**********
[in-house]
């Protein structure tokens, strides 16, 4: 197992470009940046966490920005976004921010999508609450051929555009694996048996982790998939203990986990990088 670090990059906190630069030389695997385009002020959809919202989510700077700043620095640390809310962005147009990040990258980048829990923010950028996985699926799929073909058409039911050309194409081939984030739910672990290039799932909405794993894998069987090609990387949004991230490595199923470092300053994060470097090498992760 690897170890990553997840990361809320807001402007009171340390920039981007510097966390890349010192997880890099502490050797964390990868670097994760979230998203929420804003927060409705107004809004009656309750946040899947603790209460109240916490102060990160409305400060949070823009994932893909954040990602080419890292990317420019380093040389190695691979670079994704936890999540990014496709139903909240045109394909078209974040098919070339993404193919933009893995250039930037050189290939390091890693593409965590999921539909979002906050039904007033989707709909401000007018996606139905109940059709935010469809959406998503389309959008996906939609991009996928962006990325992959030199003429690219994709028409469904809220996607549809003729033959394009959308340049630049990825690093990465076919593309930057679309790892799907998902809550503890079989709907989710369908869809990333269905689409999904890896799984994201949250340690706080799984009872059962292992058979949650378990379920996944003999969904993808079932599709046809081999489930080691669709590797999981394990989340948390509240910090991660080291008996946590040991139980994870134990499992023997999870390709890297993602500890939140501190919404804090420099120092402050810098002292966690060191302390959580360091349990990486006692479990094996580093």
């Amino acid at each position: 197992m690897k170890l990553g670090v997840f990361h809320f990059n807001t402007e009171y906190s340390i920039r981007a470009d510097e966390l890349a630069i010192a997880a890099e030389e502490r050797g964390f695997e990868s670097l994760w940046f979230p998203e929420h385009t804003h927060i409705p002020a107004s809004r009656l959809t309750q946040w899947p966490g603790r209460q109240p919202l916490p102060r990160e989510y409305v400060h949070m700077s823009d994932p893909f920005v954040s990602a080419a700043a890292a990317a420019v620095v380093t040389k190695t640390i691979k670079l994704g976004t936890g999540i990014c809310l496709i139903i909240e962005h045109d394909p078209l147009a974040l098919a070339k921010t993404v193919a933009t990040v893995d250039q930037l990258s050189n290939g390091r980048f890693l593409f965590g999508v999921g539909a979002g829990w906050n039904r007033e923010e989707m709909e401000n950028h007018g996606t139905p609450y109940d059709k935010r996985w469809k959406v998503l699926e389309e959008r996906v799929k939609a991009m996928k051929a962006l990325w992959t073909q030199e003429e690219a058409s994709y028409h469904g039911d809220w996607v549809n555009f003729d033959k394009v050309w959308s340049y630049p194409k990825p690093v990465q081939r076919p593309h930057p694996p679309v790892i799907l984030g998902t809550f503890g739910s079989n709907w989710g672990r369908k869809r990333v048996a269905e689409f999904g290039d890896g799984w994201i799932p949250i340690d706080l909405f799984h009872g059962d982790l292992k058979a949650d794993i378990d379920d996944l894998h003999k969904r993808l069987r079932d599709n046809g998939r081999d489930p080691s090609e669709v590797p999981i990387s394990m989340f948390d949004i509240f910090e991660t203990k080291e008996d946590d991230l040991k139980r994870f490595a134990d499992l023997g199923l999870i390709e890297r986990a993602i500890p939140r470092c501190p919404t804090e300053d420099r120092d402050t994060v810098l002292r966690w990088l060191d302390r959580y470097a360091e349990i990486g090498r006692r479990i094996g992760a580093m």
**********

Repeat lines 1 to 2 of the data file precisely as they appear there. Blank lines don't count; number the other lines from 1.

[in-house]
């Protein structure tokens, strides 16, 4: 197992470009940046966490920005976004921010999508609450051929555009694996048996982790998939203990986990990088 670090990059906190630069030389695997385009002020959809919202989510700077700043620095640390809310962005147009990040990258980048829990923010950028996985699926799929073909058409039911050309194409081939984030739910672990290039799932909405794993894998069987090609990387949004991230490595199923470092300053994060470097090498992760 690897170890990553997840990361809320807001402007009171340390920039981007510097966390890349010192997880890099502490050797964390990868670097994760979230998203929420804003927060409705107004809004009656309750946040899947603790209460109240916490102060990160409305400060949070823009994932893909954040990602080419890292990317420019380093040389190695691979670079994704936890999540990014496709139903909240045109394909078209974040098919070339993404193919933009893995250039930037050189290939390091890693593409965590999921539909979002906050039904007033989707709909401000007018996606139905109940059709935010469809959406998503389309959008996906939609991009996928962006990325992959030199003429690219994709028409469904809220996607549809003729033959394009959308340049630049990825690093990465076919593309930057679309790892799907998902809550503890079989709907989710369908869809990333269905689409999904890896799984994201949250340690706080799984009872059962292992058979949650378990379920996944003999969904993808079932599709046809081999489930080691669709590797999981394990989340948390509240910090991660080291008996946590040991139980994870134990499992023997999870390709890297993602500890939140501190919404804090420099120092402050810098002292966690060191302390959580360091349990990486006692479990094996580093």